America in SECRET TALKS with Kim? US official makes shock admission

As tensions threaten to reach breaking point on the Korean peninsula, the US is quietly pursuing direct diplomacy with North Korea, a senior State Department official has admitted. 

The admission is in stark contrast to US President Donald Trump’s public assertions that such talks are a waste of time.

But Joseph Yun, a US negotiator with North Korea, has been in contact with diplomats under the so called “nuclear channel” at Pyongyang’s United Nations mission, the official said.

The New York channel is one of the few conduits the US has for communicating with North Korea, which has itself made clear it has little interest in serious talks before it develops a nuclear-tipped missile capable of hitting the continental United States.

A State Department official said among the points Mr Yun has made to his North Korean interlocutors is to “stop testing” nuclear bombs and missiles.

It comes at a time when an exchange of sabre-rattling insults between Mr Trump and North Korean leader Kim Jong-un has fuelled fears of World War 3. 

US Secretary of State Rex Tillerson said on October 17 he would continue “diplomatic efforts … until the first bomb drops.” 

But Mr Yun’s official’s comments were the clearest sign the US is directly discussing issues beyond the release of American prisoners, despite Mr Trump having dismissed direct talks as pointless.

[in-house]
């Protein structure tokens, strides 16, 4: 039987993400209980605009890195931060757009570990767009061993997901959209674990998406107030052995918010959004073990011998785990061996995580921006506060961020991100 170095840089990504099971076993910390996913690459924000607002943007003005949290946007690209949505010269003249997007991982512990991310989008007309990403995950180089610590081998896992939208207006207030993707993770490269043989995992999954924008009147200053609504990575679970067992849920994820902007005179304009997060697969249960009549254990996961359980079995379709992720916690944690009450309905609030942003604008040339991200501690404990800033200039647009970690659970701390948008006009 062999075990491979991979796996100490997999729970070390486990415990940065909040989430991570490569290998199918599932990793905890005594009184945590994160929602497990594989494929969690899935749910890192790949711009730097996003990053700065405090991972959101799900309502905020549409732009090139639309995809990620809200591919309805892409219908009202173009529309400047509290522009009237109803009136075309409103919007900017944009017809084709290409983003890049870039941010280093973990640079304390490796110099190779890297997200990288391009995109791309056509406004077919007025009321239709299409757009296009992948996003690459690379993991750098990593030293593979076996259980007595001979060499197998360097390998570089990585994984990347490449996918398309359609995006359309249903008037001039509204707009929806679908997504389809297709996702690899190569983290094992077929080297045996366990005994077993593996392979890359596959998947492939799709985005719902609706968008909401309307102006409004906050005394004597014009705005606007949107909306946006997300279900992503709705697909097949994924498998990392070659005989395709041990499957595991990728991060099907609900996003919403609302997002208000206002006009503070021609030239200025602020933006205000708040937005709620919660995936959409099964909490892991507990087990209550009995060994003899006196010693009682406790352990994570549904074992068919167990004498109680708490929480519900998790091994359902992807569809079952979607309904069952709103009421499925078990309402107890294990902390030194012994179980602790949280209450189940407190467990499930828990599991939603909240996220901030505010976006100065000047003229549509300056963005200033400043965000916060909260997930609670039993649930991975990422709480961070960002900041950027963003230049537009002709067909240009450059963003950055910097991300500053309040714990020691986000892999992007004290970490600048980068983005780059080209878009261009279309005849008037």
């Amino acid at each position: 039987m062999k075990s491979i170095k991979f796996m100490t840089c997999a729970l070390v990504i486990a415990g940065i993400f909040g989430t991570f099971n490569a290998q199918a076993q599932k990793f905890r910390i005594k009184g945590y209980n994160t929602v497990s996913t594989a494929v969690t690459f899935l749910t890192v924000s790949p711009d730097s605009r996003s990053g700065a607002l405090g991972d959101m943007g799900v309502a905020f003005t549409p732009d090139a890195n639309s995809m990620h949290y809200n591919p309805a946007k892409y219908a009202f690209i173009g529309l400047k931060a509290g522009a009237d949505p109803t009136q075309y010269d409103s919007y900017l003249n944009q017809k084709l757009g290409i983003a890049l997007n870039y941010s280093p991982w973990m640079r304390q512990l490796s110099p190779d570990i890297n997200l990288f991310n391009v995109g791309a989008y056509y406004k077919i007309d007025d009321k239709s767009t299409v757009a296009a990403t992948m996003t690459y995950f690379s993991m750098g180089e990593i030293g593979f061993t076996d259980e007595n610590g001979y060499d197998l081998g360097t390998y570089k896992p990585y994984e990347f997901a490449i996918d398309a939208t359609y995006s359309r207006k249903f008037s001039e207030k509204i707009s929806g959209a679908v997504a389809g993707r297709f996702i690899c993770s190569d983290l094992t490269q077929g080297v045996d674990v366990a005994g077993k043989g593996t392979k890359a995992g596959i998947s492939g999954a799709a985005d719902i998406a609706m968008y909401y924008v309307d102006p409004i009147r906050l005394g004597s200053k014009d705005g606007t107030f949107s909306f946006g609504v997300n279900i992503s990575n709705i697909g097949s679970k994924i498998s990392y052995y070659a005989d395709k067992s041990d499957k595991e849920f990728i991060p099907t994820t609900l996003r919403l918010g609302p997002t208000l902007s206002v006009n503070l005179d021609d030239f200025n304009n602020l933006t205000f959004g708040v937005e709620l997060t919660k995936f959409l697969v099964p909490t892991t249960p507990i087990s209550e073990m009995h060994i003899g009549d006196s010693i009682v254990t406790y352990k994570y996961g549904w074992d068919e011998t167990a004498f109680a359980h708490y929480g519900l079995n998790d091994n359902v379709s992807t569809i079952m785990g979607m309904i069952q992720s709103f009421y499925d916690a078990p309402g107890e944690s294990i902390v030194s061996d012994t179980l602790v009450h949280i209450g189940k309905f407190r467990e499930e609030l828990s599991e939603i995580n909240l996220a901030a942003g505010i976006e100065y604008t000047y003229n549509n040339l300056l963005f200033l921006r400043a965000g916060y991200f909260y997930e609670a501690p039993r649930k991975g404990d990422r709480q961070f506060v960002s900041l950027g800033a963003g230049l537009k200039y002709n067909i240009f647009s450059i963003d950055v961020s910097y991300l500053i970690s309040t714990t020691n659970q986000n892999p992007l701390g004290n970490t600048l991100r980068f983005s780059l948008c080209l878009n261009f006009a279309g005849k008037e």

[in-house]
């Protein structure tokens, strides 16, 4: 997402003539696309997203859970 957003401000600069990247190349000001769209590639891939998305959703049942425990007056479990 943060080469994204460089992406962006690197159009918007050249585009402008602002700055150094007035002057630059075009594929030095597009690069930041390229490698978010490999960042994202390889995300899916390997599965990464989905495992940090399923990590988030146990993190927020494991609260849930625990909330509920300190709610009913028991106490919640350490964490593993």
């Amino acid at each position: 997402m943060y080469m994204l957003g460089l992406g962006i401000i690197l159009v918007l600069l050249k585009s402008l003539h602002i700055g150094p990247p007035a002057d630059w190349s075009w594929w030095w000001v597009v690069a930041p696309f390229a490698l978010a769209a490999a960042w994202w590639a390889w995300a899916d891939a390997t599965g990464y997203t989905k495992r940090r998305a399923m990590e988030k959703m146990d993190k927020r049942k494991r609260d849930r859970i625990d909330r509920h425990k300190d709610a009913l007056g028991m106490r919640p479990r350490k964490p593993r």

There is no sign, however, that the behind-the-scenes communications have improved a relationship vexed by North Korea’s nuclear and missile tests and the death of US university student Otto Warmbier days after his release by Pyongyang in June and the detention of three other Americans.

Word of quiet engagement with Pyongyang comes despite Mr Trump’s comments, North Korea’s weapons advances and suggestions by some US and South Korean officials that Mr Yun’s interactions with North Koreans had been reined in.

Mr Yun said: “It has not been limited at all, both in frequency and substance.” 

This year, North Korea conducted its sixth and most powerful nuclear detonation and has test-fired a volley of missiles, including intercontinental ballistic missiles (ICBMs) that, if perfected, could in theory reach the United States mainland.

The possibility that Pyongyang may be closer to attaching a nuclear warhead to an ICBM has alarmed the Trump administration, which in April unveiled a policy of “maximum pressure and engagement” that has so far failed to deter North Korea.

At the start of Mr Trump’s presidency, Mr Yun’s instructions were limited to seeking the release of US prisoners.

A State Department official said: “It is now a broader mandate than that.” 

However, when Mr Trump spoke at the UN on September 19, he vowed to “totally destroy” North Korea if Kim threatened the US or its allies, raising anxieties about the possibility of military conflict.

Days later, after Mr Tillerson said Washington was probing for a diplomatic opening, Mr Trump said on Twitter his chief diplomat was “wasting his time trying to negotiate with Little Rocket Man” – his mocking nickname for the North Korean leader.

It comes as Mr Trump prepares for his first presidential trip to Asia amid tensions on the home front as Democratic US senators introduced a bill on Tuesday they said would prevent the President from launching a nuclear first strike on North Korea on his own.